On Saturday, January 6, 2024, My Herald Review reported that the Arizona Attorney General’s Office had appealed a Cochise County judge’s ruling in a tax foreclosure case.

According to the article, Judge Jason Lindstrom of Cochise County Superior Court had issued a ruling in mid-2023 rejecting the attorney general’s argument that a 2016 judgment lien in favor of the state of Arizona against a property owner remained in place until satisfied. The lien was from a $26,463 judgment plus interest and fees the Arizona Registrar of Contractors had obtained against Curtis Lee Kuhn for a vacant 10-acre parcel north of Interstate 10 in Willcox.

However, Richard H. Williams had purchased tax liens on the property dating back to 2019 after Kuhn failed to pay property taxes from 2008 to 2018. Williams sought to foreclose on the liens after the requisite three-year waiting period had passed. The attorney general argued the 2016 ROC judgment took precedence over the tax liens.

Judge Lindstrom disagreed in his ruling, noting that state officials could have invoked a redemption right on the property since 2016 but failed to do so. As a result, he allowed Williams to foreclose on the tax liens and obtain ownership of the property.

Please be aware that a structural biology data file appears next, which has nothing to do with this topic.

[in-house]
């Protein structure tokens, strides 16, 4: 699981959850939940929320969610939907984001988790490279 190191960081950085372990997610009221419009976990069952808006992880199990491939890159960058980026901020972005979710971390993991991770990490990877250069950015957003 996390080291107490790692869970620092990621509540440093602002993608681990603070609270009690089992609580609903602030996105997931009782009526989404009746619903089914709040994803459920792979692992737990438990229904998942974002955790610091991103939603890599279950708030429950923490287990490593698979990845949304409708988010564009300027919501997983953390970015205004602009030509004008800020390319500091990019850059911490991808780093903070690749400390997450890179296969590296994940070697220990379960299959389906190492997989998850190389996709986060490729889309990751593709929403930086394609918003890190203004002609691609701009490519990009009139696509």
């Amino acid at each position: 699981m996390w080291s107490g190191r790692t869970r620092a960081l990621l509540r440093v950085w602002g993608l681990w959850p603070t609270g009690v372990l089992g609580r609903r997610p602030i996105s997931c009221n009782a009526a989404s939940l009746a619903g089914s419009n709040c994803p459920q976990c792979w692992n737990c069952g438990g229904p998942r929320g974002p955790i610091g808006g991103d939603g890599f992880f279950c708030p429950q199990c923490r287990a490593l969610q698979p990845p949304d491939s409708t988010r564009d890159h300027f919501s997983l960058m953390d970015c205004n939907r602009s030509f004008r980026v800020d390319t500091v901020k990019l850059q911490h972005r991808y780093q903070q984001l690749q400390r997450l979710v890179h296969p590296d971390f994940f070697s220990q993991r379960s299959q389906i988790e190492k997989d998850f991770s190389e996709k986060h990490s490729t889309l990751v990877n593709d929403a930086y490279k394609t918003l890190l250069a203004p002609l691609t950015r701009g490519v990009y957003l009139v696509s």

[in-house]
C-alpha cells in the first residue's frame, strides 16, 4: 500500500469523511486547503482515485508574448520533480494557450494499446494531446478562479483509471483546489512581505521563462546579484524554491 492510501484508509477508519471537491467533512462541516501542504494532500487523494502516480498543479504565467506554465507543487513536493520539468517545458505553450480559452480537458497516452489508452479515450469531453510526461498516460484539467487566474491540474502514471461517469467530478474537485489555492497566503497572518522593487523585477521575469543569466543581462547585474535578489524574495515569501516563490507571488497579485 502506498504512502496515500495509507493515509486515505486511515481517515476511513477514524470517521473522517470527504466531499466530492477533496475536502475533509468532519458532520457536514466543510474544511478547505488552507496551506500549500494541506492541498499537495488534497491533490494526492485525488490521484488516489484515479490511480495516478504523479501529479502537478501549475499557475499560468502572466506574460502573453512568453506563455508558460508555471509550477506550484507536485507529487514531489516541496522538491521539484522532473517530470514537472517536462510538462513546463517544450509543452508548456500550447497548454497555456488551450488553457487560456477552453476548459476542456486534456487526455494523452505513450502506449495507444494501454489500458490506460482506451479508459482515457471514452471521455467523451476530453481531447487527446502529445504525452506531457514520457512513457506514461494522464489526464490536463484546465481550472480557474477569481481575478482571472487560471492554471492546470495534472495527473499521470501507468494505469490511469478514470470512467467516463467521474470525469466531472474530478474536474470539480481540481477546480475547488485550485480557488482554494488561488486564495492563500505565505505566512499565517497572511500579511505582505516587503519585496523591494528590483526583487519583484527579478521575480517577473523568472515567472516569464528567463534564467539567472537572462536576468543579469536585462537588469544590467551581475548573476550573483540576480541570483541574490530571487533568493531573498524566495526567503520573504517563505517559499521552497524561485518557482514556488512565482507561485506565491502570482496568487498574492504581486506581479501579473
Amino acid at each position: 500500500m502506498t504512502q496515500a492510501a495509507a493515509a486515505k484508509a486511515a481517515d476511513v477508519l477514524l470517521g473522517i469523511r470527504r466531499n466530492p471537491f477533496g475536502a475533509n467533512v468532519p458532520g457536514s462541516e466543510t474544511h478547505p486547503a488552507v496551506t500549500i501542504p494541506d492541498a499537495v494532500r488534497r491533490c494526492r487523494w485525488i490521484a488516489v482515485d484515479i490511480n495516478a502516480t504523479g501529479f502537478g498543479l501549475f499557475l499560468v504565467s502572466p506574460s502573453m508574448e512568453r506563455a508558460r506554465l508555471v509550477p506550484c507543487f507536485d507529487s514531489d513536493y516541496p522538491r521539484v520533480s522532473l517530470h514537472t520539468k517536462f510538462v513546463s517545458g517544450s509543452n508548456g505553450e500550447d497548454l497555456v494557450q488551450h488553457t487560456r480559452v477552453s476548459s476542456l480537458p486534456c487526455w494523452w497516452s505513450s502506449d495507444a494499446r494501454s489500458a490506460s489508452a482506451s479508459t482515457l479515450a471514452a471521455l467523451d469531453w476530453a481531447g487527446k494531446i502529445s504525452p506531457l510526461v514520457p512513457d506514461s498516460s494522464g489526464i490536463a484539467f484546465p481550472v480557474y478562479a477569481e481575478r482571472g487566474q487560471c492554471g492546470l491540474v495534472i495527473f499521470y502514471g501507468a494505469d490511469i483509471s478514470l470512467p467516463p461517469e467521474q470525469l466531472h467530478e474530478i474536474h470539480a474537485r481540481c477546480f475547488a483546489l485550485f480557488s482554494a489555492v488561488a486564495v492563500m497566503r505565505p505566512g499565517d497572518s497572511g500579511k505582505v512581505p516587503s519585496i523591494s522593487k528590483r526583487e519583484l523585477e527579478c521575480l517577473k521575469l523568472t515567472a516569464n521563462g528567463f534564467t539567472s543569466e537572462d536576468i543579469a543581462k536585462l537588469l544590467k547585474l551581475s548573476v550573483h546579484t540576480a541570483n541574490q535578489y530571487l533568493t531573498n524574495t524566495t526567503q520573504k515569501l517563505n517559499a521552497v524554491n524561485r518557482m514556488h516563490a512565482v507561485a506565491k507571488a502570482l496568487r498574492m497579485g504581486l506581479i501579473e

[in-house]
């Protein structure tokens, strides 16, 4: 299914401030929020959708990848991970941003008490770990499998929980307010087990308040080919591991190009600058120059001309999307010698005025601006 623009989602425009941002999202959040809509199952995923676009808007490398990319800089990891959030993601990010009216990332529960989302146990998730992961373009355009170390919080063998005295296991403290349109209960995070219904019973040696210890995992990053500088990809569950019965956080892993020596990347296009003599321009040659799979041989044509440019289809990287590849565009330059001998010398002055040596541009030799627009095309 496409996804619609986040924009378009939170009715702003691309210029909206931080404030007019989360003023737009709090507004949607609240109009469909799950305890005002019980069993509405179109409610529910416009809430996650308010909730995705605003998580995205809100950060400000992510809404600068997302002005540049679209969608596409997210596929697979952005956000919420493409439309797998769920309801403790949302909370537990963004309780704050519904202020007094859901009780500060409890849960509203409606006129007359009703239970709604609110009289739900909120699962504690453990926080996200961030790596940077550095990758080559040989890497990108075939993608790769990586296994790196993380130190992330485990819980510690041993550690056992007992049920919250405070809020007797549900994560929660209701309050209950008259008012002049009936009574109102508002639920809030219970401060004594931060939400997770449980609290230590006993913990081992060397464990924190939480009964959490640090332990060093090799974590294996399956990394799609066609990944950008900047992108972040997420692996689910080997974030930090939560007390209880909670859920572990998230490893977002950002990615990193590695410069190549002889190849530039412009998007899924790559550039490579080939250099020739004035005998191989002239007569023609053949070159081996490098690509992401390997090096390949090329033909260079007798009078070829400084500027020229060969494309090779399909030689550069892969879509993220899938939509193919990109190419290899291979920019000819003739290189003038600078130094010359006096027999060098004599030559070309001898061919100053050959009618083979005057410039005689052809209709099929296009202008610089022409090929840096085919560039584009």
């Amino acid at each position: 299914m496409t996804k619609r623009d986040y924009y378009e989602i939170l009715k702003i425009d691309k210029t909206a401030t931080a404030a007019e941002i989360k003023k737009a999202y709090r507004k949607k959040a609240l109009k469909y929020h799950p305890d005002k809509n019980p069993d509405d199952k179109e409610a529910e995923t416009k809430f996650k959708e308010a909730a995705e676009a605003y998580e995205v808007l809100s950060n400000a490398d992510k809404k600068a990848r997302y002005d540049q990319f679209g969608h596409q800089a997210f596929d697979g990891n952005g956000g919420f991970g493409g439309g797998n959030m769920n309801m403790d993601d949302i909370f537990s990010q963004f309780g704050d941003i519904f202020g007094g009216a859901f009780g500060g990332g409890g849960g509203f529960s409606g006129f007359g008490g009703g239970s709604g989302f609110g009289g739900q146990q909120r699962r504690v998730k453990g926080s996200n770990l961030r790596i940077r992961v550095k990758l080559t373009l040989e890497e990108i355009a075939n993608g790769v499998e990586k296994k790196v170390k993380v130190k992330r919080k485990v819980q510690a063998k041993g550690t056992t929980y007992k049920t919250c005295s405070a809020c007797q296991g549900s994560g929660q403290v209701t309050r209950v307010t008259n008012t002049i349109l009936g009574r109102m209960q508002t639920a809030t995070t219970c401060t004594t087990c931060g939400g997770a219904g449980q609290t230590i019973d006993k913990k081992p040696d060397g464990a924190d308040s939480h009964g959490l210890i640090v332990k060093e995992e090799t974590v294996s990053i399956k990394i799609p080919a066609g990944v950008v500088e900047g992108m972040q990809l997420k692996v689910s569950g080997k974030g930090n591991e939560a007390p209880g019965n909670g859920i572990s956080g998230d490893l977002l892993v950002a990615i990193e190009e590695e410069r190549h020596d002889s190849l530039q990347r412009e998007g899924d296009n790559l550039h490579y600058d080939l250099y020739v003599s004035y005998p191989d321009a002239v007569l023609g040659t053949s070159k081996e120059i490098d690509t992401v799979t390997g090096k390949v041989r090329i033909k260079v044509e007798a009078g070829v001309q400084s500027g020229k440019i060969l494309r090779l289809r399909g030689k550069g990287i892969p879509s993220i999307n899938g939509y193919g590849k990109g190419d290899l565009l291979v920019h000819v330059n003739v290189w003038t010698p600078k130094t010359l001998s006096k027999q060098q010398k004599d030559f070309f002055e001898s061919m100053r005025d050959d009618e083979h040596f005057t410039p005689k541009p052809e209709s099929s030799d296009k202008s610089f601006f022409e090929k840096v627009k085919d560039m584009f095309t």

In an appeal filed on December 27, 2023, the attorney general’s office argued the judge’s interpretation of tax lien law was “exactly backwards.” The opening brief stated there is an exception for liens or encumbrances held by the state, which the ROC judgment was. It also cited prior case law that a private holder of a tax lien cannot extinguish an equal or superior state lien through foreclosure.

The appeal seeks to reverse Lindstrom’s ruling and invalidate William’s claim to the property. A response from Williams is due by February 5th. The appellate process has put Lindstrom’s ruling on hold in the meantime. The disagreement centers around whether the state ROC judgment or Williams’ tax liens have precedence over the delinquent Willcox property.

 

Source: My Herald Review